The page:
than half (58%) of smartphone owners, or a third of all adult U.S. shoppers, regularly showroom and buy products from online retailers while in brick-and-mortar stores.
That finding comes
from a new study by Texas-based Parago, which develops incentive programs for clients, including Staples, Sprint and The Home Depot.
Showrooming -- the practice of examining products
in physical stores before shopping for the same items for less online -- has gained much attention in retail circles in recent years with rise of smartphone-wielding consumers able to comparison-shop
easily on their devices. The study, based on a survey of 1,043 smartphone users in June, found showrooming up 400% from a year ago.
Worse yet for traditional retailers, the study
showed arch nemesis Amazon is the main way that people choose to compare prices; it was twice as popular as Google for that purpose. A price difference of as little as $5 on a $50 item can tip the
balance in Amazon’s favor. Furthermore, nearly half (46%) of survey participants were Amazon Prime members, with special perks and free shipping.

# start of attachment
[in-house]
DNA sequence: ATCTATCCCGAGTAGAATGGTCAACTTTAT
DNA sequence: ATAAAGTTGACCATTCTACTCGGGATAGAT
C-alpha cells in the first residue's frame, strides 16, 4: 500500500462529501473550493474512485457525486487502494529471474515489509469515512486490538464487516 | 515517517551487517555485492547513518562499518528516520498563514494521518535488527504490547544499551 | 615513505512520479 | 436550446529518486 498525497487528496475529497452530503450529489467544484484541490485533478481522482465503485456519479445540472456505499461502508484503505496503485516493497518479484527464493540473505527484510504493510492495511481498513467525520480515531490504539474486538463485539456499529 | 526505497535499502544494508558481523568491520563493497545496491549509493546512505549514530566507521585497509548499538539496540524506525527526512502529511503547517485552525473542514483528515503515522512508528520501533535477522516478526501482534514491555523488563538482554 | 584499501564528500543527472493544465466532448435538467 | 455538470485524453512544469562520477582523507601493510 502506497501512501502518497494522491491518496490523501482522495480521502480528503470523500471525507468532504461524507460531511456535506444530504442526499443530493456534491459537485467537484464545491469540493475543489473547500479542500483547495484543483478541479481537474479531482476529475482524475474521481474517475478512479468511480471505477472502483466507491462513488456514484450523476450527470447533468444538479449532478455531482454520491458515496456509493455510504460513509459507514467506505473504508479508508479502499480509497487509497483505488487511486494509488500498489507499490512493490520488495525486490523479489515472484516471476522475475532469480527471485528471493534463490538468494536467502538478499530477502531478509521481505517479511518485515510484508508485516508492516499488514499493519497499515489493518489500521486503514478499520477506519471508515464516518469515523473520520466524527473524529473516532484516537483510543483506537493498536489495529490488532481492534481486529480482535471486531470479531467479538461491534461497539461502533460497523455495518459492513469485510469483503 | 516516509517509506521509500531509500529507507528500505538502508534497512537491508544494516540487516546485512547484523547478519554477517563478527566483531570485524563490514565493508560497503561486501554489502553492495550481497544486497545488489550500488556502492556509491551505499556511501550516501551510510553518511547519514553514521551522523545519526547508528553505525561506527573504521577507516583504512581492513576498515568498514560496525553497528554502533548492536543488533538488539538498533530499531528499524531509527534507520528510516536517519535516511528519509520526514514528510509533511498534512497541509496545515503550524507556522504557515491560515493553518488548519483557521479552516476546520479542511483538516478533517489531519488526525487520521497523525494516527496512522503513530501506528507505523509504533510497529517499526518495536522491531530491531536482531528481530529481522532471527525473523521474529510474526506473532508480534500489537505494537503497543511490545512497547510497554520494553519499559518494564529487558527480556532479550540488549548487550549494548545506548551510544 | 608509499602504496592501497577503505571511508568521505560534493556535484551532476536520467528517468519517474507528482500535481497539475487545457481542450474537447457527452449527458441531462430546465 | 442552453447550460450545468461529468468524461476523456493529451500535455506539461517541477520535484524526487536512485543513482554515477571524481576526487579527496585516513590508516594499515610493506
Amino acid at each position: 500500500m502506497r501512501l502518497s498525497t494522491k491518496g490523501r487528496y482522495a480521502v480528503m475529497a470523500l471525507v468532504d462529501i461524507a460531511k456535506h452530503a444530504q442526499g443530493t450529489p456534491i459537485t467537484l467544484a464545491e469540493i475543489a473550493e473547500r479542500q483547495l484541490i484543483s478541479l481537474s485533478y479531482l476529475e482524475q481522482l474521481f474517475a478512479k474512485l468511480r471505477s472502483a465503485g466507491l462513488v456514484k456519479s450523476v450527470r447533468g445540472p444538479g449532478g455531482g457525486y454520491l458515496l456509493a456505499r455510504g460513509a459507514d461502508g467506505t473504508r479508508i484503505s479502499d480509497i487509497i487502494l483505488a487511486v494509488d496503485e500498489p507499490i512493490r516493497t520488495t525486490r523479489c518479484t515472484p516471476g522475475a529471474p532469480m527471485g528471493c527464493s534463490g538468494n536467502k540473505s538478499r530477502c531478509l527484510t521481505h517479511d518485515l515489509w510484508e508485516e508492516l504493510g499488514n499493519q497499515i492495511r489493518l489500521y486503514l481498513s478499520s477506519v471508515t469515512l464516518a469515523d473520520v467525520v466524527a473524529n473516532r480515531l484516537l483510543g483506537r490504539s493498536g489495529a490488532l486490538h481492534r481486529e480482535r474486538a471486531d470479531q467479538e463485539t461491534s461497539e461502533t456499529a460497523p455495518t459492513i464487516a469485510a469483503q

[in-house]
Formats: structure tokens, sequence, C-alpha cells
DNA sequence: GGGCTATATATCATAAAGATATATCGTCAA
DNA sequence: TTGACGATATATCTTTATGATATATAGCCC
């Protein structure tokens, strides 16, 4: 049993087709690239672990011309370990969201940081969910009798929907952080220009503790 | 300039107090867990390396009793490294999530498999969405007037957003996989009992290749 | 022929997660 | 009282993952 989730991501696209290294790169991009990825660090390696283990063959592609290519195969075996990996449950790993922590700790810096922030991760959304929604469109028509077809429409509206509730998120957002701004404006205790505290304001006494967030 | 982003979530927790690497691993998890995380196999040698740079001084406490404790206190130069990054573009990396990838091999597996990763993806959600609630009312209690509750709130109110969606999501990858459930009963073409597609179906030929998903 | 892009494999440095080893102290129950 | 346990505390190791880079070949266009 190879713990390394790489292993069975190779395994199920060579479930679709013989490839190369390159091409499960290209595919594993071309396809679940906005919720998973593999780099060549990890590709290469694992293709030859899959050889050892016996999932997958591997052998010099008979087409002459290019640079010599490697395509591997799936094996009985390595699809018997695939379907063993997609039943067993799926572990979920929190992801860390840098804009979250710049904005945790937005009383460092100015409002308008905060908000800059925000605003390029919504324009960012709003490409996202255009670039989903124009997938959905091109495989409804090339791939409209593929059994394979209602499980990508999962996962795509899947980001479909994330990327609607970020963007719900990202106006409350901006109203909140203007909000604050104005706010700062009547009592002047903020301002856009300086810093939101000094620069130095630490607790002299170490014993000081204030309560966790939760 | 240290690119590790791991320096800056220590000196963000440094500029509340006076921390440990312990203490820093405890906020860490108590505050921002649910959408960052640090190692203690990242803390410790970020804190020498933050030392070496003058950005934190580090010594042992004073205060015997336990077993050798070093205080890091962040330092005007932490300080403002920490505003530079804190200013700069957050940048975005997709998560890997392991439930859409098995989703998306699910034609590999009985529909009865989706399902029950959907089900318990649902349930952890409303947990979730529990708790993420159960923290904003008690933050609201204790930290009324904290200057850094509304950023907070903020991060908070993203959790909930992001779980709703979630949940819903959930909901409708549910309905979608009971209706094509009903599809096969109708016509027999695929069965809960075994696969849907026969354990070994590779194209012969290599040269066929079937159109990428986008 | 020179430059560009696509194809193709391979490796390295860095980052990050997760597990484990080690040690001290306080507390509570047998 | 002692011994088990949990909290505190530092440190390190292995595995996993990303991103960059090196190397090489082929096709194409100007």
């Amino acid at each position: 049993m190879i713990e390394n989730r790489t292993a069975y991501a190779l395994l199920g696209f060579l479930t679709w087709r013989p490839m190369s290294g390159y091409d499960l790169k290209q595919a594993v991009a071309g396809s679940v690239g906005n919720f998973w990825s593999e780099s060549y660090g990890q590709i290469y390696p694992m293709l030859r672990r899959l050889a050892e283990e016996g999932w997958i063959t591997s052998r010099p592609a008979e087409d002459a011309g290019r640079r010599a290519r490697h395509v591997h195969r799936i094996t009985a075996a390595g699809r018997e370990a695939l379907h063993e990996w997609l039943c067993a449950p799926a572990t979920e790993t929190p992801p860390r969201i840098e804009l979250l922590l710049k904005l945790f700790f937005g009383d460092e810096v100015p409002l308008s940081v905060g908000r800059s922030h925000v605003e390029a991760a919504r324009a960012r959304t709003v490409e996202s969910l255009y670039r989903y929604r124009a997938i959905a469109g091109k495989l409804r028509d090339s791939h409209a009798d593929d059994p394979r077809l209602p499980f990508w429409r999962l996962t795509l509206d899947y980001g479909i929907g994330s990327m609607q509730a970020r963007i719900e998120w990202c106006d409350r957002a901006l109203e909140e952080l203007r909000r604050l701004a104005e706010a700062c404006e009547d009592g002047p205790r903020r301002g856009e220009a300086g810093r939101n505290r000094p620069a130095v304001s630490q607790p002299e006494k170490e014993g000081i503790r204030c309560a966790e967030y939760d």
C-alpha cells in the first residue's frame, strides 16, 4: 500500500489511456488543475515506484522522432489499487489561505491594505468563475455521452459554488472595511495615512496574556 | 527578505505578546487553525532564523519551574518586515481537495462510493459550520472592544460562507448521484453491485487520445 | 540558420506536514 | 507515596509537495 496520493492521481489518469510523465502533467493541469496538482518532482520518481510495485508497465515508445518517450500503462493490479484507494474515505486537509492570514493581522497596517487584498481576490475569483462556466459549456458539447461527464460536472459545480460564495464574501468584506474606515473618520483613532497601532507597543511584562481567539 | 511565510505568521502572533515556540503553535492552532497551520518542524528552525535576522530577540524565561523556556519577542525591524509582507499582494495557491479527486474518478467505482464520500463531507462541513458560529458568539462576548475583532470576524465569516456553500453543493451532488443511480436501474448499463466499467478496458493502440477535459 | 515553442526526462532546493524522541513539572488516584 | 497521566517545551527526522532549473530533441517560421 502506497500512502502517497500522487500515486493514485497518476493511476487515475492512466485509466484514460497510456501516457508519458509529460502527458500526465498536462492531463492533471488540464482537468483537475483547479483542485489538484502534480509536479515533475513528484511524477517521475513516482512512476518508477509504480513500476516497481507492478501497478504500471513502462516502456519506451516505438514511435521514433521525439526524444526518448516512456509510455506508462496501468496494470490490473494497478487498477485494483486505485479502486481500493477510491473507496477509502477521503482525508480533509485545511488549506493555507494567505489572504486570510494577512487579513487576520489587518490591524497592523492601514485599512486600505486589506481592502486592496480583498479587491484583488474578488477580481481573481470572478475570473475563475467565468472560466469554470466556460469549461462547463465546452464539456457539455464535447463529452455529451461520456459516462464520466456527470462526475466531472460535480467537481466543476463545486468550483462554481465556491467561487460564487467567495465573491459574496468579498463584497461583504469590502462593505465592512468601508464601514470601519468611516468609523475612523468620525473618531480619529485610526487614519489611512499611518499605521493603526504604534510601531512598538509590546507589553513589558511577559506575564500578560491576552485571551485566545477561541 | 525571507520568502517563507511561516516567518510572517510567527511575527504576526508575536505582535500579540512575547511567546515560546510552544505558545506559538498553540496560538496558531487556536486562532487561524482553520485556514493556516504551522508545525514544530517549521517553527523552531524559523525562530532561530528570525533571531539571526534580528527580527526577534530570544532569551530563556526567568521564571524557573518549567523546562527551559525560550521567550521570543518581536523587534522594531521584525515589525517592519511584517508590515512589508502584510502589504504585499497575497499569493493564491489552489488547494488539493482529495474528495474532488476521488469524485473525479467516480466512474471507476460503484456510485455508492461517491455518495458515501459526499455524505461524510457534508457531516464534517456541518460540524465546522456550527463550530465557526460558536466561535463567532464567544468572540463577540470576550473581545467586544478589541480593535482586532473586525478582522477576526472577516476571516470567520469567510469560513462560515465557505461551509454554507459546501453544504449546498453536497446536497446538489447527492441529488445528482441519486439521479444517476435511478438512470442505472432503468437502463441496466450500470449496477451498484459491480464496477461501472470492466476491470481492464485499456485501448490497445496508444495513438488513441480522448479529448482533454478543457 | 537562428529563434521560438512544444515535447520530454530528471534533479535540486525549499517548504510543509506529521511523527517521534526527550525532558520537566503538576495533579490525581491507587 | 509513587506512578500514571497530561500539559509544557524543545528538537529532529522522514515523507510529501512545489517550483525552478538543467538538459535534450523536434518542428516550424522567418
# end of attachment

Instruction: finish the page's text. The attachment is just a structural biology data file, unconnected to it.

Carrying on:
Among those who showroom,
two-thirds do so weekly and 26% monthly. Entertainment, electronics and mobile technology, and clothing were the categories in which people most often scoped out goods in-store before buying them
online. Forty-one percent compare products in every price range, no matter how small.
While price was cited by 46% as the most important factor in comparing products on smartphones
in-store, customer reviews (28%) and expert reviews (13%) also influenced decisions. Comments by friends on social media sites, by contrast, didn’t play much of a role in mobile searches.
The Parago report suggested that retailer steps to combat showrooming, such as special sales, exclusive merchandise and upgraded customer service haven’t done much to slow the
trend. But one strategy that shows promise is offering customers a price-match guarantee with Amazon. A majority of shoppers said they would opt to buy goods at a brick-and-mortar store over Amazon
with an in-store rebate equal to the Amazon price.
That finding held true across different product categories and price levels and for consumers of different income groups. Parago noted
dynamic pricing rebates provide healthier margins than instant discounts. Exactly how great a threat retailers perceive showrooming to be isn't clear.
A separate study last month by
e-commerce software provider EPiServer indicated that the practice was not a major concern among retailers, manufacturers, wholesalers and other companies surveyed. Among those who planned to embrace
mobile in the coming year, only 2% aim to combat showrooming. There was less focus on using mobile for sales and more for customers.